IT is often joked that at 40 you were over the hill.
But in reality these days, you’ve barely begun the ascent – old age doesn’t start until we’re nearing 70, a survey suggests.
Right up until the age of 68 many still enjoy major life events such as a new relationship or career.
The change in attitudes has been revealed in a study of 2,000 who said old age does not kick in until 68.01 years, the Mirror reports.
It shows we have come a long way since the days when people as young as 60 were regarded as OAPs.
Over the past eight decades life expectancy has dramatically risen – from 60 to 81 – and advances in medicine and approaches to living have allowed for a healthier old age too.
Paul Flatters, chief executive of the Trajectory Partnership who wrote the report, said: ‘The point at which people consider themselves to be old is extending further into the late 60s as people recognise that they have decades of active life ahead.’
Those under the age of 35 regard anyone aged 61 or over as old, according to the report commissioned by Cigna Insurance Services..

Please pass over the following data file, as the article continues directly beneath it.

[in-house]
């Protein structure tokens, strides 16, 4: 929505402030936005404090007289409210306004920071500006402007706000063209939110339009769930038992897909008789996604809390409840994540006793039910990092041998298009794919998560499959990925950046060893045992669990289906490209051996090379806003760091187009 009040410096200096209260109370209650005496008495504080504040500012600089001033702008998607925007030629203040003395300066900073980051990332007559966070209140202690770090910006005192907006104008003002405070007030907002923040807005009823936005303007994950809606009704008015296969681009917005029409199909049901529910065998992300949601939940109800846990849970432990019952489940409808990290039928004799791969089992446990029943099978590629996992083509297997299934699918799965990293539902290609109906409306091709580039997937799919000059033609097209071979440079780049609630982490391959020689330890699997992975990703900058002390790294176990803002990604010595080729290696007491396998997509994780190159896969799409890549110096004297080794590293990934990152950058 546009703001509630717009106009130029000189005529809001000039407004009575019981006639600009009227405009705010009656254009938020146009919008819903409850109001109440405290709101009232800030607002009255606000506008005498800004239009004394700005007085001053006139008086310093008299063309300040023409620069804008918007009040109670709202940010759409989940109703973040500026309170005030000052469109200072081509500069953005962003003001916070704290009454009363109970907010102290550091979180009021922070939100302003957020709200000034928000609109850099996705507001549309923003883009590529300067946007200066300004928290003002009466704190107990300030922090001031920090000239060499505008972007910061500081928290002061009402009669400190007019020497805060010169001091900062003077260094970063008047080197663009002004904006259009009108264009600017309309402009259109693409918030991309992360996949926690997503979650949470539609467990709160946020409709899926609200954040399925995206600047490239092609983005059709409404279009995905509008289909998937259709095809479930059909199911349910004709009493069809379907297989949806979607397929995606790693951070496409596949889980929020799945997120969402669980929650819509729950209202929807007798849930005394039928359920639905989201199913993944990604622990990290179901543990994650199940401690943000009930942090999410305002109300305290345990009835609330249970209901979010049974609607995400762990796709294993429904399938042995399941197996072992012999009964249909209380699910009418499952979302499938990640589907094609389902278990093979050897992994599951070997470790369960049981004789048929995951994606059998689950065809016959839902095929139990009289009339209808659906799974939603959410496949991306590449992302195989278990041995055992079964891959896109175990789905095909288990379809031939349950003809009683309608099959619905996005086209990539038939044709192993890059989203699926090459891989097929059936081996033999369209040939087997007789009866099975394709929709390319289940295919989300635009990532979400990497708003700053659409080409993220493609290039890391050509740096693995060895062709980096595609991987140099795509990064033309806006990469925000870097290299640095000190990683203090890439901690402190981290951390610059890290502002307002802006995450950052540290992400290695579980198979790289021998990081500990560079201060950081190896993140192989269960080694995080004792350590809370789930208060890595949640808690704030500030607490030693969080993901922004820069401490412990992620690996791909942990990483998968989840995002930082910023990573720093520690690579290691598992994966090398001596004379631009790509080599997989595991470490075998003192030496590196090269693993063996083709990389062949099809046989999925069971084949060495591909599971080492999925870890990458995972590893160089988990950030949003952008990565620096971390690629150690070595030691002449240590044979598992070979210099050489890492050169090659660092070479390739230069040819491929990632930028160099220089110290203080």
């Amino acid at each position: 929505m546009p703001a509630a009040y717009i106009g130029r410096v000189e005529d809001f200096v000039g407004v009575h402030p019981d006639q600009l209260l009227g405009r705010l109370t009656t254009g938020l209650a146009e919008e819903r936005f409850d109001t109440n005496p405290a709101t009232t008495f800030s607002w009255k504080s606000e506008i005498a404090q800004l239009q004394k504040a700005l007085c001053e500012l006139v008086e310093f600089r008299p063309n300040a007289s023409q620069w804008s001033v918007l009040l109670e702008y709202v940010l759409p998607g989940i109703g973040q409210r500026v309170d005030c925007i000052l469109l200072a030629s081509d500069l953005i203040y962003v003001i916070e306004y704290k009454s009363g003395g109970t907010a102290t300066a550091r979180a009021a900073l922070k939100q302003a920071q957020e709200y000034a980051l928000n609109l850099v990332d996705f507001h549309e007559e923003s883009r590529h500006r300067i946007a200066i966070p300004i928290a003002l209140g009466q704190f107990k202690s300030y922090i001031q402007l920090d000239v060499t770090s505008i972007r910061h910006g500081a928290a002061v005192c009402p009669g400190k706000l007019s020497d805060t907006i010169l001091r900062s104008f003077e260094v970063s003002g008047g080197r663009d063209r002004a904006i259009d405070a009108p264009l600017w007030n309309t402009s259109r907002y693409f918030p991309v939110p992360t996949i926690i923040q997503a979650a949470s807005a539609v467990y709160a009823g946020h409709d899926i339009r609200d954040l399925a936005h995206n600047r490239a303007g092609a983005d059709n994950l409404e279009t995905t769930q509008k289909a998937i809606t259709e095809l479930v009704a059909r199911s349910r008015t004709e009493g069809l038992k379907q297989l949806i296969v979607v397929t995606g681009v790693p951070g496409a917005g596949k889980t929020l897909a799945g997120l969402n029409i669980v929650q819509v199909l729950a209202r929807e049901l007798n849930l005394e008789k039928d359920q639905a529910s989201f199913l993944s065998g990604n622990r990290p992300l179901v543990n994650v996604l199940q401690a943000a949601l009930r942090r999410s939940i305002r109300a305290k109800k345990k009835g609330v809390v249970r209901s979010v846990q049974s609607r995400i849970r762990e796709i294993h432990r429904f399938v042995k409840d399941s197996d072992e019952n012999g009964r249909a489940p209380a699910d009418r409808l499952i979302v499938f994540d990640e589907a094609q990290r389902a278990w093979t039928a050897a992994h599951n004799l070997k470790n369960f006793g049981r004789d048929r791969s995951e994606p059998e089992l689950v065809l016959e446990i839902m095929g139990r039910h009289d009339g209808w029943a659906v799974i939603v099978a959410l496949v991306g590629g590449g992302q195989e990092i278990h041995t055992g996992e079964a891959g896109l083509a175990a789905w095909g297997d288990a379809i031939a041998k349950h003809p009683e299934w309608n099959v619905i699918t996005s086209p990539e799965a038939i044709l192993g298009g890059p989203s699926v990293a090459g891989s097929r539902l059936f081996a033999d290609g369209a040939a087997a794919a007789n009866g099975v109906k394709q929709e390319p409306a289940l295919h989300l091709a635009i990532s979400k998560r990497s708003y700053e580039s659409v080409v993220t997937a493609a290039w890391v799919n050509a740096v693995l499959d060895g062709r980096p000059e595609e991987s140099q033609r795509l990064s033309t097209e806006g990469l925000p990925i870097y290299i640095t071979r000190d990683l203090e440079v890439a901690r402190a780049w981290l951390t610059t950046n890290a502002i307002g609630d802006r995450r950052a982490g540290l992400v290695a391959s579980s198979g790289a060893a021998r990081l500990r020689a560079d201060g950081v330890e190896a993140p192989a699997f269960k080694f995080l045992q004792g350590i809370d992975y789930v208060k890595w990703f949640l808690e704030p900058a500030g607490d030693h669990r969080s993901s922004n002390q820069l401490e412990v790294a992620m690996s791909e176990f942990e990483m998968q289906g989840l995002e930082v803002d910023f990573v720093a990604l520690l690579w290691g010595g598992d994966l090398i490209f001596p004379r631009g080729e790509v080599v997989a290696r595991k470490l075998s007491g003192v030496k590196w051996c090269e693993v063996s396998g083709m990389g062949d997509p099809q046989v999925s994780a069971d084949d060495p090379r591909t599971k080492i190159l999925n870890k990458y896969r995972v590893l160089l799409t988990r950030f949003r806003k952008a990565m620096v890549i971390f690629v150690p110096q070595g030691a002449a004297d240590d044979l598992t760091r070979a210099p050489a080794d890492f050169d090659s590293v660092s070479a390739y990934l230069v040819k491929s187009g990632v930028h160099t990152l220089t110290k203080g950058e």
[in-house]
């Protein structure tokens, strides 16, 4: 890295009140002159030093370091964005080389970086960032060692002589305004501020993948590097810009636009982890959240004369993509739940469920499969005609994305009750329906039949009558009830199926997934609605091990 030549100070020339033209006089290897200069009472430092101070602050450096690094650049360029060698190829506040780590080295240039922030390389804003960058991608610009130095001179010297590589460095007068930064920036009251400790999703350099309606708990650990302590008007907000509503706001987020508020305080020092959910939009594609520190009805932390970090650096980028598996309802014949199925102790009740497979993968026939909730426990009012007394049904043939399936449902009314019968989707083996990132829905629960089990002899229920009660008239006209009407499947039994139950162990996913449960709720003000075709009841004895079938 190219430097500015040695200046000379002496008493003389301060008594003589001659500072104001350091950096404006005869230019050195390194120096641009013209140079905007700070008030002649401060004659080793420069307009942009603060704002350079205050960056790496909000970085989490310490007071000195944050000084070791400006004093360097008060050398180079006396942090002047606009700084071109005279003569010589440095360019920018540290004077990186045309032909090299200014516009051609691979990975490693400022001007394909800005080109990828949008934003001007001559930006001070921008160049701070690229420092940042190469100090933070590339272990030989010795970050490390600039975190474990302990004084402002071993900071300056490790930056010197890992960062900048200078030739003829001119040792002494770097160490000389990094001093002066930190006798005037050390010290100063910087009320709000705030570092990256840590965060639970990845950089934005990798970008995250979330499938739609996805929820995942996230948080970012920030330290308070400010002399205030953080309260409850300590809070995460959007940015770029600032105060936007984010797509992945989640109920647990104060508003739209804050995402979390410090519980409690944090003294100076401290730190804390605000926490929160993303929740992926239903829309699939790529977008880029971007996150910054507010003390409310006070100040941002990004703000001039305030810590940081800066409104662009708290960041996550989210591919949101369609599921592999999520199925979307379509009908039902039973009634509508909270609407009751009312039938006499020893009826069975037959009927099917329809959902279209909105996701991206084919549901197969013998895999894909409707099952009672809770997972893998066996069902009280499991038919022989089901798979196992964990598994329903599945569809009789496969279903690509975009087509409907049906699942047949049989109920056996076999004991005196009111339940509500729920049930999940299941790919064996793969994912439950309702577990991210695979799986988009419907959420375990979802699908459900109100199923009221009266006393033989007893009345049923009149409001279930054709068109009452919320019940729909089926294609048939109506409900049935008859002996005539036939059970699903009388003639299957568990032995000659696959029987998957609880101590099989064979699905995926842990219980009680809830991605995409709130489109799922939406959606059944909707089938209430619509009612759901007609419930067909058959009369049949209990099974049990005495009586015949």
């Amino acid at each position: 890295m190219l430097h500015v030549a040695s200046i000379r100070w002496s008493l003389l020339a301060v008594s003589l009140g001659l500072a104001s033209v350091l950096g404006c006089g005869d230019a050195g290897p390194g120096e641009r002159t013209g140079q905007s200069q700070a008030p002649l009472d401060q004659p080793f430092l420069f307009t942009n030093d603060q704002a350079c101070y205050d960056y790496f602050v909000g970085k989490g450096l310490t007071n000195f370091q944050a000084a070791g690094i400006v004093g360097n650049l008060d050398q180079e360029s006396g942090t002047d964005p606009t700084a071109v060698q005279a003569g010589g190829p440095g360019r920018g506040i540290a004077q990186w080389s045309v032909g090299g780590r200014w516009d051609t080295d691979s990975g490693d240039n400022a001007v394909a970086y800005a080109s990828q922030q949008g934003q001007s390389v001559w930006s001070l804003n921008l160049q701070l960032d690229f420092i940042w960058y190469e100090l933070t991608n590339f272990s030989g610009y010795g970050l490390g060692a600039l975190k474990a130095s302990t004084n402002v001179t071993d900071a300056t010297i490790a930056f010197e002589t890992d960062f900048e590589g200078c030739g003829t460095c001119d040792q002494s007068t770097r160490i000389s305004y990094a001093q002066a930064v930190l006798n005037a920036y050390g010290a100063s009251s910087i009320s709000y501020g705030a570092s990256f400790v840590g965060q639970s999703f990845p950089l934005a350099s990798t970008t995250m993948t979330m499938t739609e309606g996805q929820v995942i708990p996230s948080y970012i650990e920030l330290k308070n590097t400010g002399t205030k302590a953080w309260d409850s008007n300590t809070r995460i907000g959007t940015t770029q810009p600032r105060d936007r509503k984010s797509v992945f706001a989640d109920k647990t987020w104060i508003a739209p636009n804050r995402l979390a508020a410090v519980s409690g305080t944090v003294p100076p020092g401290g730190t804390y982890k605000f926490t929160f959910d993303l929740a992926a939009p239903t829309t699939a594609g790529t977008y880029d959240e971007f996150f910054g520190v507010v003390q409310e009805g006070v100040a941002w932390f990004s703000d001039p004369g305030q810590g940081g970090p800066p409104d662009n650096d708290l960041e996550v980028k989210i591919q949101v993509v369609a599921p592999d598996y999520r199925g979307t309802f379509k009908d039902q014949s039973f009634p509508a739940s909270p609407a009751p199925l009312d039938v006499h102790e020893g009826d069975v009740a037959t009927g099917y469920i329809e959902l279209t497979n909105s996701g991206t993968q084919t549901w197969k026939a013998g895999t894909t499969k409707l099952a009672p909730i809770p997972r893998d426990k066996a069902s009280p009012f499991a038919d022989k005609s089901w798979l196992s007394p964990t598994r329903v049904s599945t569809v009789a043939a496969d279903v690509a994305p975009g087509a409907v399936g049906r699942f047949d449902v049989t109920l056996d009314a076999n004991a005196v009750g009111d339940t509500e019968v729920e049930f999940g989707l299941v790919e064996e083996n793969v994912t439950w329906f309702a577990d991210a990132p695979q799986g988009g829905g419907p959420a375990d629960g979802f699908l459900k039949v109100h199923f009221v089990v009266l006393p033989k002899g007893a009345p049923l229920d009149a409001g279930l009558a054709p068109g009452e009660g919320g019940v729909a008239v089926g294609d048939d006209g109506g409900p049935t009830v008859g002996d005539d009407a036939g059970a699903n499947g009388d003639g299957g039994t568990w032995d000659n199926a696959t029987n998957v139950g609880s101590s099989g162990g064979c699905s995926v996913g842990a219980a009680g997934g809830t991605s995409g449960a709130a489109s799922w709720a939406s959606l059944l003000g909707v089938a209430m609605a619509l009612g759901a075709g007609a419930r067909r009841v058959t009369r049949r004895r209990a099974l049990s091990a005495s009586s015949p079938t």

But, perhaps wishing to cling on to middle-age a touch longer, whose in the 60s said they feel old age begins at 77, just four years short of average life expectancy, the Mirror reports.
The report also found that, rather than easing towards retirement, those aged over 50 anticipate at least five more significant life events to happen to them, be it divorce, moving house, going back to university education or starting a new business.
More than six in 10 over-65s say they have actually enjoyed their life more since turning 50..
Mr Flatters added: 'People aged over 50 represent a third of the population and are set to grow by 25% in the next 20 years.
'They are an enormously diverse group and by lumping them together as a single category, many businesses are closing down opportunities to target them.
He added: 'There is no longer an assumption that advanced years are a time to wind down and switch off a world of opportunity is open to Britain’s modern day mature generation.’
Picture courtesy of Rex Features